Hazelnuts are monoecious, meaning they have separate male and female flowers on the same tree. Male and female flowers can bloom at different times. Hazelnuts are self-incompatible, which means that a tree cannot produce nuts with its own pollen. In addition, certain combinations of varieties are cross-incompatible.
That is, pollen in some varieties does not produce nuts in other varieties. Filbert trees need a pollinator to produce nuts. All varieties of filbert are not cross-pollinated. Rebecca McCluskey and others have done a lot of research at Oregon State University on pollination.
There are a number of issues that need to be aligned to make a good combination for pollinating hazelnuts. The time when pollen is released so that it coordinates with the timing of flowering is vital. Variety-compatible alleles are another very important aspect of pollination. If a hazel tree is more than five years old and has not yet produced nuts, the tree is likely to lose its mate.
Hazelnuts require cross-pollination of a different hazelnut cultivar to produce a nut crop. You must grow two hazel trees with strong genetic differences, one as a pollinator and one as a producer to get a nut crop. These trees must be about 65 feet apart from each other for cross-pollination to occur. All hazel and coconut varieties are effectively self-sterile, so you should always plant at least two different varieties.
The table below shows which varieties will pollinate. This publication provides a glossary of botanical terms related to hazel pollination and describes the process of flower and nut development, pollination, and related topics. However, hazel flowers have several pairs of long styles with surfaces that are stigmatic and receptive to pollen, and a small piece of tissue (0.25 mm or less) at the base called the ovarian meristem. Hazel trees are wind pollinated and there must be a compatible pollinator variety for effective pollination.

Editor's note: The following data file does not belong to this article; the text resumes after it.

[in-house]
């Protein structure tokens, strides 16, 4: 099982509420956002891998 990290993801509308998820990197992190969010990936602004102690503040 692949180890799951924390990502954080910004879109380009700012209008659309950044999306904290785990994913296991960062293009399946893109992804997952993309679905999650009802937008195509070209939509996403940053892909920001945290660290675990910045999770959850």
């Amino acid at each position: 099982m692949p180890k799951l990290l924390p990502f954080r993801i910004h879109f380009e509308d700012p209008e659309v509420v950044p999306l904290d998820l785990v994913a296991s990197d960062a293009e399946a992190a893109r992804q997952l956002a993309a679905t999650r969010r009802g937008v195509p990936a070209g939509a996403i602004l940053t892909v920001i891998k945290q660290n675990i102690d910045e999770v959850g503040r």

Some of the flowers in clusters that do not fall from the tree (because at least one nut has developed normally) are also subject to stopped growth. This period of 4 to 5 months between pollination and fertilization is one of the unusual characteristics of hazelnut flower biology. In addition, some varieties are cross-incompatible, making it even more difficult to pollinate hazel trees. I have found several wild trees that grow along the road where I live (west of Boone NC) and have planted 17 hazel trees from the Arbor Hazelnut Initiative.
The potential loss of these “developmental dropouts” amounts to 75— 85% of the total individual flowers produced by the tree. Native hybrid hazelnuts provide a crop that is constantly in short supply, is well known to consumers, and almost self-grown. Hazel pollination peak occurs from January to February, depending on weather conditions.